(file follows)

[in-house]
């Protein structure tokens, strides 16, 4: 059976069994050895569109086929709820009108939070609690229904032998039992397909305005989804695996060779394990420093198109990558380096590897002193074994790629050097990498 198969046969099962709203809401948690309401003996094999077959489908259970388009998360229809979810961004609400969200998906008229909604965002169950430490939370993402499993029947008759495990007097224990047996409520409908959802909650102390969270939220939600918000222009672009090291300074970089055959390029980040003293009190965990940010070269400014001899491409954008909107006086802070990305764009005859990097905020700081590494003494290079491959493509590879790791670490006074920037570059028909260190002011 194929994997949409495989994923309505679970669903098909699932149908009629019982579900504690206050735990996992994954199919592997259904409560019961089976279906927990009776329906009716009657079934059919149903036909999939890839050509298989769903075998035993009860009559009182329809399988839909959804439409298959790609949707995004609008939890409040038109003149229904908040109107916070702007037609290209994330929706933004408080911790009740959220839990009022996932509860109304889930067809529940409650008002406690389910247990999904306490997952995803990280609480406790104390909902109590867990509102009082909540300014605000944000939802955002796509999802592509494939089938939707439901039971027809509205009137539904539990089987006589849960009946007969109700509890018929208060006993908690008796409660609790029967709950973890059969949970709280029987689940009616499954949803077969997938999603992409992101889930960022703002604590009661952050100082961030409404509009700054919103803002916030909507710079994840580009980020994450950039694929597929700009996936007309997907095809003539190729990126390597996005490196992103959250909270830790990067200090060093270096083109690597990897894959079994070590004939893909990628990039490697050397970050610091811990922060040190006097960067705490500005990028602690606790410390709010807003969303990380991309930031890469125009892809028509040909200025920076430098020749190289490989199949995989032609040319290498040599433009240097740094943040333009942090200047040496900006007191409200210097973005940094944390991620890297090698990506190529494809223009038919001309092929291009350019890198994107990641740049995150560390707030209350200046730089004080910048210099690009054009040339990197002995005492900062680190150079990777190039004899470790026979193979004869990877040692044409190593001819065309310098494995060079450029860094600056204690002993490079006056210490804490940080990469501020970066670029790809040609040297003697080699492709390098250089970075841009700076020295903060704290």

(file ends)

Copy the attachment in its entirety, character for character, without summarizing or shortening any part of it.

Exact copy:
[in-house]
């Protein structure tokens, strides 16, 4: 059976069994050895569109086929709820009108939070609690229904032998039992397909305005989804695996060779394990420093198109990558380096590897002193074994790629050097990498 198969046969099962709203809401948690309401003996094999077959489908259970388009998360229809979810961004609400969200998906008229909604965002169950430490939370993402499993029947008759495990007097224990047996409520409908959802909650102390969270939220939600918000222009672009090291300074970089055959390029980040003293009190965990940010070269400014001899491409954008909107006086802070990305764009005859990097905020700081590494003494290079491959493509590879790791670490006074920037570059028909260190002011 194929994997949409495989994923309505679970669903098909699932149908009629019982579900504690206050735990996992994954199919592997259904409560019961089976279906927990009776329906009716009657079934059919149903036909999939890839050509298989769903075998035993009860009559009182329809399988839909959804439409298959790609949707995004609008939890409040038109003149229904908040109107916070702007037609290209994330929706933004408080911790009740959220839990009022996932509860109304889930067809529940409650008002406690389910247990999904306490997952995803990280609480406790104390909902109590867990509102009082909540300014605000944000939802955002796509999802592509494939089938939707439901039971027809509205009137539904539990089987006589849960009946007969109700509890018929208060006993908690008796409660609790029967709950973890059969949970709280029987689940009616499954949803077969997938999603992409992101889930960022703002604590009661952050100082961030409404509009700054919103803002916030909507710079994840580009980020994450950039694929597929700009996936007309997907095809003539190729990126390597996005490196992103959250909270830790990067200090060093270096083109690597990897894959079994070590004939893909990628990039490697050397970050610091811990922060040190006097960067705490500005990028602690606790410390709010807003969303990380991309930031890469125009892809028509040909200025920076430098020749190289490989199949995989032609040319290498040599433009240097740094943040333009942090200047040496900006007191409200210097973005940094944390991620890297090698990506190529494809223009038919001309092929291009350019890198994107990641740049995150560390707030209350200046730089004080910048210099690009054009040339990197002995005492900062680190150079990777190039004899470790026979193979004869990877040692044409190593001819065309310098494995060079450029860094600056204690002993490079006056210490804490940080990469501020970066670029790809040609040297003697080699492709390098250089970075841009700076020295903060704290």